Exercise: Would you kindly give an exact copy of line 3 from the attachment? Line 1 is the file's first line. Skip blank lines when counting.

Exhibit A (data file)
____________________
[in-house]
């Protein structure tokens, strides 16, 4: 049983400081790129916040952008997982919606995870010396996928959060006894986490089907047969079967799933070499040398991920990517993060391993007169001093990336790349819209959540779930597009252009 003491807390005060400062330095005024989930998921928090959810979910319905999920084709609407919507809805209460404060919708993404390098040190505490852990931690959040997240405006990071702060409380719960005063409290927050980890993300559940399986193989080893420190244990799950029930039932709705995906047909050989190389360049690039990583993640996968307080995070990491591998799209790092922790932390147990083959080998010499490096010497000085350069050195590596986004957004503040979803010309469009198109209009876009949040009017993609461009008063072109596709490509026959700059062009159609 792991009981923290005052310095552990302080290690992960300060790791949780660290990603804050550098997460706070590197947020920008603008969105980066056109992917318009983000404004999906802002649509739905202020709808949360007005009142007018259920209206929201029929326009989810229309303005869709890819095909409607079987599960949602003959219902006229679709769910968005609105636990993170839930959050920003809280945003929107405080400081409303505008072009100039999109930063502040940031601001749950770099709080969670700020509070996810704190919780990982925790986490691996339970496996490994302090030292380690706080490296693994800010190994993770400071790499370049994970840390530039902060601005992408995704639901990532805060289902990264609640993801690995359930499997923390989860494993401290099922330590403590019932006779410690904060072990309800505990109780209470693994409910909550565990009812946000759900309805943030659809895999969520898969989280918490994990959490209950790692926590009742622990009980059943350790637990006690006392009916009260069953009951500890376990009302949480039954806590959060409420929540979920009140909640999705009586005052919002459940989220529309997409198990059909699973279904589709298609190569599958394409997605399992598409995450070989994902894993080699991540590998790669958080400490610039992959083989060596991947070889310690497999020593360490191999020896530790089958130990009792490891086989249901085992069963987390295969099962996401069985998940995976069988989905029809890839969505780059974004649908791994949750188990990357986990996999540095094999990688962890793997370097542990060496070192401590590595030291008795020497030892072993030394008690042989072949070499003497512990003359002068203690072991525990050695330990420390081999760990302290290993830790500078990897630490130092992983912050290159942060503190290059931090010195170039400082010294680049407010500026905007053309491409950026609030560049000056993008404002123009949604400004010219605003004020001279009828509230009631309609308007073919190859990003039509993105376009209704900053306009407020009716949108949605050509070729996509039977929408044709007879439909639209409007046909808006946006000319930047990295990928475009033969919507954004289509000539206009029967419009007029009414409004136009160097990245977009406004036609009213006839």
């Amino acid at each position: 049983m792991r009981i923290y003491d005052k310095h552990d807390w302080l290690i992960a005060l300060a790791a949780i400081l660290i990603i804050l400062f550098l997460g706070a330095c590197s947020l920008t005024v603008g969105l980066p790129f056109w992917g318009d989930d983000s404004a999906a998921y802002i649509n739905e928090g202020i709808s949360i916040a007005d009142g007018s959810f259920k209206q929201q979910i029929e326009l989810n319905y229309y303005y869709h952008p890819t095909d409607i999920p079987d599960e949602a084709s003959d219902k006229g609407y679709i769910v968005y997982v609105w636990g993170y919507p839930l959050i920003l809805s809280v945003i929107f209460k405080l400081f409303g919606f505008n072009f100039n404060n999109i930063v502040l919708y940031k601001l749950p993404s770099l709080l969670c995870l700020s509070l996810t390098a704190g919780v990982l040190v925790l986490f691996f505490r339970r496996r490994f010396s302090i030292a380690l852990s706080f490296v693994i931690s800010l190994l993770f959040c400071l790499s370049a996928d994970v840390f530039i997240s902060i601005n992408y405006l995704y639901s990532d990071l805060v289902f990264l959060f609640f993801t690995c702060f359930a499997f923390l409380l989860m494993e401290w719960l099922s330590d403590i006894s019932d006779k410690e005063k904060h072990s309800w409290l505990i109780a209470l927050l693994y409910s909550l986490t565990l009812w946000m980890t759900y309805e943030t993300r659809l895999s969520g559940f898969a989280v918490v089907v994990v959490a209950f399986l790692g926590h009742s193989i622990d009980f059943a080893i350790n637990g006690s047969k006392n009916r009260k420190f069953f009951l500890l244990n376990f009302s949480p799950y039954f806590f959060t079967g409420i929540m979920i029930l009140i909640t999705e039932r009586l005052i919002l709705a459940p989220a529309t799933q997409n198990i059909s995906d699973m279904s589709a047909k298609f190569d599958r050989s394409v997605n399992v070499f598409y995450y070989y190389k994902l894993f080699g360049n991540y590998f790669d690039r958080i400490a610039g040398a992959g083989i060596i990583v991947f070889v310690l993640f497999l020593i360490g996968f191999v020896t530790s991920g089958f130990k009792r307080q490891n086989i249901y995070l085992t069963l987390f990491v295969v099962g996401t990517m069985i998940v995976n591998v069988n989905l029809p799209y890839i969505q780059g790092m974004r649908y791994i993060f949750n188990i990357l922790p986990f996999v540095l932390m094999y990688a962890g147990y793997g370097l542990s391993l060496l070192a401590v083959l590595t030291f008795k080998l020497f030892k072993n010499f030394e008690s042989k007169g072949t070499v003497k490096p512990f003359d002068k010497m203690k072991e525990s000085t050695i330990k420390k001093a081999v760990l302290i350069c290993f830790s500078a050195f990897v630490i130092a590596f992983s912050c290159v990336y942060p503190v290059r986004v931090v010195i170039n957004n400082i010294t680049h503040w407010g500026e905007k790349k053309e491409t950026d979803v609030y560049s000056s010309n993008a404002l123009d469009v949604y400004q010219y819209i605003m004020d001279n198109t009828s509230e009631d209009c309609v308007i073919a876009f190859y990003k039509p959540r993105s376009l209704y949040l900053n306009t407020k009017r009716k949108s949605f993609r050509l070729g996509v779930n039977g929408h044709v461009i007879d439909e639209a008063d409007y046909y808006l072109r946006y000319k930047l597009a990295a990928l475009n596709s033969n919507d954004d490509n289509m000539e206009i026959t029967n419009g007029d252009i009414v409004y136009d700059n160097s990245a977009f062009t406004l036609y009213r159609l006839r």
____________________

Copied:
């Amino acid at each position: 049983m792991r009981i923290y003491d005052k310095h552990d807390w302080l290690i992960a005060l300060a790791a949780i400081l660290i990603i804050l400062f550098l997460g706070a330095c590197s947020l920008t005024v603008g969105l980066p790129f056109w992917g318009d989930d983000s404004a999906a998921y802002i649509n739905e928090g202020i709808s949360i916040a007005d009142g007018s959810f259920k209206q929201q979910i029929e326009l989810n319905y229309y303005y869709h952008p890819t095909d409607i999920p079987d599960e949602a084709s003959d219902k006229g609407y679709i769910v968005y997982v609105w636990g993170y919507p839930l959050i920003l809805s809280v945003i929107f209460k405080l400081f409303g919606f505008n072009f100039n404060n999109i930063v502040l919708y940031k601001l749950p993404s770099l709080l969670c995870l700020s509070l996810t390098a704190g919780v990982l040190v925790l986490f691996f505490r339970r496996r490994f010396s302090i030292a380690l852990s706080f490296v693994i931690s800010l190994l993770f959040c400071l790499s370049a996928d994970v840390f530039i997240s902060i601005n992408y405006l995704y639901s990532d990071l805060v289902f990264l959060f609640f993801t690995c702060f359930a499997f923390l409380l989860m494993e401290w719960l099922s330590d403590i006894s019932d006779k410690e005063k904060h072990s309800w409290l505990i109780a209470l927050l693994y409910s909550l986490t565990l009812w946000m980890t759900y309805e943030t993300r659809l895999s969520g559940f898969a989280v918490v089907v994990v959490a209950f399986l790692g926590h009742s193989i622990d009980f059943a080893i350790n637990g006690s047969k006392n009916r009260k420190f069953f009951l500890l244990n376990f009302s949480p799950y039954f806590f959060t079967g409420i929540m979920i029930l009140i909640t999705e039932r009586l005052i919002l709705a459940p989220a529309t799933q997409n198990i059909s995906d699973m279904s589709a047909k298609f190569d599958r050989s394409v997605n399992v070499f598409y995450y070989y190389k994902l894993f080699g360049n991540y590998f790669d690039r958080i400490a610039g040398a992959g083989i060596i990583v991947f070889v310690l993640f497999l020593i360490g996968f191999v020896t530790s991920g089958f130990k009792r307080q490891n086989i249901y995070l085992t069963l987390f990491v295969v099962g996401t990517m069985i998940v995976n591998v069988n989905l029809p799209y890839i969505q780059g790092m974004r649908y791994i993060f949750n188990i990357l922790p986990f996999v540095l932390m094999y990688a962890g147990y793997g370097l542990s391993l060496l070192a401590v083959l590595t030291f008795k080998l020497f030892k072993n010499f030394e008690s042989k007169g072949t070499v003497k490096p512990f003359d002068k010497m203690k072991e525990s000085t050695i330990k420390k001093a081999v760990l302290i350069c290993f830790s500078a050195f990897v630490i130092a590596f992983s912050c290159v990336y942060p503190v290059r986004v931090v010195i170039n957004n400082i010294t680049h503040w407010g500026e905007k790349k053309e491409t950026d979803v609030y560049s000056s010309n993008a404002l123009d469009v949604y400004q010219y819209i605003m004020d001279n198109t009828s509230e009631d209009c309609v308007i073919a876009f190859y990003k039509p959540r993105s376009l209704y949040l900053n306009t407020k009017r009716k949108s949605f993609r050509l070729g996509v779930n039977g929408h044709v461009i007879d439909e639209a008063d409007y046909y808006l072109r946006y000319k930047l597009a990295a990928l475009n596709s033969n919507d954004d490509n289509m000539e206009i026959t029967n419009g007029d252009i009414v409004y136009d700059n160097s990245a977009f062009t406004l036609y009213r159609l006839r």